Research Highlights

Illumination and Security
October 2015ALEX WRIGHT AND KATHRYN MANN Imagine that you are in a room with walls made out of mirrors. The room may be very oddly shaped and have corridors and nooks, but all the walls are at mirrored planes. If you light a single lamp, must every point in the room be illuminated? Perhaps surprisingly, […]

Limits of Permutations
October 2015In a wellshuffled deck of cards, about half of the pairs of cards are out of order. Mathematically, we say that in a permutation of there are about inversions, that is, pairs for which . Suppose we are interested in studying permutations for which the number of inversions is exceptionally large […]

A chromatic look at the homotopy groups of spheres
September 2015A hallmark of algebraic topology is its collection of decadesold computational problems that have attracted considerable attention and yet remain unsolved. The most famous is the computation of the homotopy groups of spheres, which asks for a classification of all continuous functions Sk → Sn from the kdimensional sphere to the ndimensional sphere up […]

The Topology of Algebraic Varieties
September 2015During the academic year 20142015, the School of Mathematics conducted a special program on The Topology of Algebraic Varieties. The program was led by Distinguished Visiting Professor Claire Voisin, from CNRS and Institut de Mathématiques de Jussieu, and Member Burt Totaro from UCLA. The central themes of the program were Hodge theory and algebraic cycles. […]

Modeling the Nation’s Food System
July 2015With over seven billion people living on our planet, how do we ensure a secure food system? How do we manage to produce, harvest, process, transport, sell, and eventually prepare the food we consume and do this better so that over one billion people are not hungry? Food system activities, like those described above comprise […]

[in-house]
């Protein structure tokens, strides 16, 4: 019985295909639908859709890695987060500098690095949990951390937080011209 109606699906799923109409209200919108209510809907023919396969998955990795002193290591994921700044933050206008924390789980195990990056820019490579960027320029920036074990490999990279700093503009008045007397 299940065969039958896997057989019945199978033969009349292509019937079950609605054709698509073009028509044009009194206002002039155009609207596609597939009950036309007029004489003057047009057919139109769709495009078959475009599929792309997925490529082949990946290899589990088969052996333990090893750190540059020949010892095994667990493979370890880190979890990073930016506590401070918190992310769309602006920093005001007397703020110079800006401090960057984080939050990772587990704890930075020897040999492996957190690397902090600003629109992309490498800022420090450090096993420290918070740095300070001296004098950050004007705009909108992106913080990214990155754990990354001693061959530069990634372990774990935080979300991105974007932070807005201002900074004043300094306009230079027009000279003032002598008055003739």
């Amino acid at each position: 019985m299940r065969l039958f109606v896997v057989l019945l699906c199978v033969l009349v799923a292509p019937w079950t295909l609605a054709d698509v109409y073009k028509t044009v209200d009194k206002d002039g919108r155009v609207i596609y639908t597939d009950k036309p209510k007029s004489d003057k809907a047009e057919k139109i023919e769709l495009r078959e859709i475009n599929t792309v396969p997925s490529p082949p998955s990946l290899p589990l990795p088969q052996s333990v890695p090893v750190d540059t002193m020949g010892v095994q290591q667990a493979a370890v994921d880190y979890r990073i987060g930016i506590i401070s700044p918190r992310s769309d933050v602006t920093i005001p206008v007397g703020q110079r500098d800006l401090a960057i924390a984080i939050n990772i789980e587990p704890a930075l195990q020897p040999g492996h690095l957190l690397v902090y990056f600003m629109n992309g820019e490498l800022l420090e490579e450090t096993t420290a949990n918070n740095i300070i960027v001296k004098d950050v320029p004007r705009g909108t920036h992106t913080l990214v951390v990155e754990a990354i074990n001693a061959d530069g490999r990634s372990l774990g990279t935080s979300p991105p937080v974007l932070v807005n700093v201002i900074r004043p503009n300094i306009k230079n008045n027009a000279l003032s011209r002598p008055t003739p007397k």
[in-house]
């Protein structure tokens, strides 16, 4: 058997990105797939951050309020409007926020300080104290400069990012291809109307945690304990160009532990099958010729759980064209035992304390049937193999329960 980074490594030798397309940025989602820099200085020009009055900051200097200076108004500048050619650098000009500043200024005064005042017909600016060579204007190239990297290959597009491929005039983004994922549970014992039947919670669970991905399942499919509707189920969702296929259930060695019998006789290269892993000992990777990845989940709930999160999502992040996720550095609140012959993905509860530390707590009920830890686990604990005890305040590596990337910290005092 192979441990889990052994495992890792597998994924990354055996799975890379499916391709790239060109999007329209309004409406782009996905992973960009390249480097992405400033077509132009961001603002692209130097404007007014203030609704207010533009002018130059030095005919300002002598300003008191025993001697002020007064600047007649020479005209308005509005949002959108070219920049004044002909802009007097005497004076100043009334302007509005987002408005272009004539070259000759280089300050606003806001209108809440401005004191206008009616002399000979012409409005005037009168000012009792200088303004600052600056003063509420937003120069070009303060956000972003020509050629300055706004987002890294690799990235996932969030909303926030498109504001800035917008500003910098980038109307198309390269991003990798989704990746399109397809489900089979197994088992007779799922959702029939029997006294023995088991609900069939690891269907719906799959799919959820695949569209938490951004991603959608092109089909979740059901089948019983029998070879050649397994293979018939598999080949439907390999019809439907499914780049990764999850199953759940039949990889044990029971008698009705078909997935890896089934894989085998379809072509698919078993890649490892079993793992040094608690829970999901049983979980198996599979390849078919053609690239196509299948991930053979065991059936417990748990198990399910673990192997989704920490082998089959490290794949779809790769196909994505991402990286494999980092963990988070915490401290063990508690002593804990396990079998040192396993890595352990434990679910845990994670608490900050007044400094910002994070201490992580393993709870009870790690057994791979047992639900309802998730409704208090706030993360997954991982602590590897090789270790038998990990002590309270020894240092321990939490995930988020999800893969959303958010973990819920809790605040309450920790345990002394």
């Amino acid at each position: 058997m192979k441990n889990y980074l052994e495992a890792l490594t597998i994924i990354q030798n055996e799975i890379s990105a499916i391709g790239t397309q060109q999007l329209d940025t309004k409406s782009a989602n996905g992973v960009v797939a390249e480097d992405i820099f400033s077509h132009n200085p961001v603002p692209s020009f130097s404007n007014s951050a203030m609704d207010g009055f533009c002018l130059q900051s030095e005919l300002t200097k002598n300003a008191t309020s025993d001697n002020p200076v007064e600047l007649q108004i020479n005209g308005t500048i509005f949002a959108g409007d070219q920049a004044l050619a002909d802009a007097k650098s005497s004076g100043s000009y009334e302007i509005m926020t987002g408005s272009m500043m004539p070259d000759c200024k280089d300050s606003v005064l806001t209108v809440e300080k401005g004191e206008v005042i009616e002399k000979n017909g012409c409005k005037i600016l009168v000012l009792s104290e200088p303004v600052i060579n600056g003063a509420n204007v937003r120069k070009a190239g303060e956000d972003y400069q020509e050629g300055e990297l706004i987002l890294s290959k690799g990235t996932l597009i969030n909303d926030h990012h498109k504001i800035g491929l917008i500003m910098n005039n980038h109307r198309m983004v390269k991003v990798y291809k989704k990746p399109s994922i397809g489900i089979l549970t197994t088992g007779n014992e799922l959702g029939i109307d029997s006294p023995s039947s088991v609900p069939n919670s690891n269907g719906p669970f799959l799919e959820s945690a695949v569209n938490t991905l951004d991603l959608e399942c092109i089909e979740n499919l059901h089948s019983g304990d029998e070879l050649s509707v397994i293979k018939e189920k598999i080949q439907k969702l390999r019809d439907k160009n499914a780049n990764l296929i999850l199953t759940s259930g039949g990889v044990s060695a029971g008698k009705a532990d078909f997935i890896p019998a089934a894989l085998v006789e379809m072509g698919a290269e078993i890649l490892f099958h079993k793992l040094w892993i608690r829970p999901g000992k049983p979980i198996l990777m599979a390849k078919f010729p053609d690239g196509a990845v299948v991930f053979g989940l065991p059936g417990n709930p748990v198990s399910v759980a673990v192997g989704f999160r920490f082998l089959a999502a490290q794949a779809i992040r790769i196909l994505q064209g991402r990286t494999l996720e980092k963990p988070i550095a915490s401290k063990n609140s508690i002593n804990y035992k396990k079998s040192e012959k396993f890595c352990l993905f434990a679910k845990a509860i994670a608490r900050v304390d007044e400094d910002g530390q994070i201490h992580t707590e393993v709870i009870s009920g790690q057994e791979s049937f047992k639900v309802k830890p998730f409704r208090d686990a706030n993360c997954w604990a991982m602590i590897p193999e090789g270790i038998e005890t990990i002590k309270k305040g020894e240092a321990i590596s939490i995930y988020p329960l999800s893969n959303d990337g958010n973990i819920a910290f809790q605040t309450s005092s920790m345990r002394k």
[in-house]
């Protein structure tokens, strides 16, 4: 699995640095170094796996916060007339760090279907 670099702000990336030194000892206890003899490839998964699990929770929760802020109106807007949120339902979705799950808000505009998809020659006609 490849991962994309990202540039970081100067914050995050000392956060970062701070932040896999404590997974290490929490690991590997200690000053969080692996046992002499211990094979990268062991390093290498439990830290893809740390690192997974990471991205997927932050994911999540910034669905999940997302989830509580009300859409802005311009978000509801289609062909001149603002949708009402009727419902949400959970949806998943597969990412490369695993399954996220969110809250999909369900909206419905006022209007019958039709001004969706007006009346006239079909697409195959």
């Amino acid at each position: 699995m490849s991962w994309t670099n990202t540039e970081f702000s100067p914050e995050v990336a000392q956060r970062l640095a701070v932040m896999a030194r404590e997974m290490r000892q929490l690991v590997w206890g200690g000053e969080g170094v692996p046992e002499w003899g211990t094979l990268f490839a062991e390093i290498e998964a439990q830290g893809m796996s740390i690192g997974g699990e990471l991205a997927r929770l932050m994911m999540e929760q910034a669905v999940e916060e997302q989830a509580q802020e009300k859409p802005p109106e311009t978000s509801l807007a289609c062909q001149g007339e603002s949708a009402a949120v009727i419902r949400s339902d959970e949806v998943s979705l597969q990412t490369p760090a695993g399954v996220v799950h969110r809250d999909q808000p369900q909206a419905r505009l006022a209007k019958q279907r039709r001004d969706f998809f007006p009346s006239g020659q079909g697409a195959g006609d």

Topology of Shapes, Persistent Homology and Point Clouds: Where Does it Take Us?
November 2014When viewed from the outside, a human brain appears as a volume with a highly wrinkled surface having numerous long crevices. Sulcal fundi are 3D curves that lie in the depths of the cerebral cortex; informally, the fundus of a sulcus is the curve of maximal average depth that spans the length of the sulcus. […]

Nonequilibrium Dynamics and Random Matrices
August 2014During the academic year 20132014, the School of Mathematics conducted a special program on Nonequilibrium Dynamics and Random Matrices. This program was led by Distinguished Visiting Professor HorngTzer Yau from Harvard University, and Thomas Spencer (IAS). Yau is a leading expert on both random matrix theory and nonequilibrium dynamics. He was joined by senior participants […]

The Secret Life of Red Blood Cells Revealed Through Topological Data Analysis
July 2014Red blood cells serve the critical biological function of delivering oxygen to all parts of the human body. Yet the cell’s ability to perform its job undergoes many changes as it ages. It will typically shrink in volume by 30 percent, while the membrane becomes increasingly stiff. The loss in elasticity of the membrane results […]

The Kakeya Problem
July 2014Author: Larry Guth (MIT) The Kakeya problem is an open problem in Euclidean geometry, and it was a central theme in the 2014 IPAM long program “Algebraic Techniques for Combinatorial and Computational Geometry”. It is elementary to state, but it’s also a model for deep open questions in Fourier analysis. Different approaches […]

KadisonSinger Resolved
June 2014In 2013, the KadisonSinger problem was solved by Adam Marcus, Dan Spielman, and Nikhil Strivastava. As Dana Mackenzie said in the January/February 2014 issue of SIAM News, the KadisonSinger problem was like a “great subterranean river of mathematics, mysteriously disappearing below the surface and reappearing where you least expect it.” The problem […]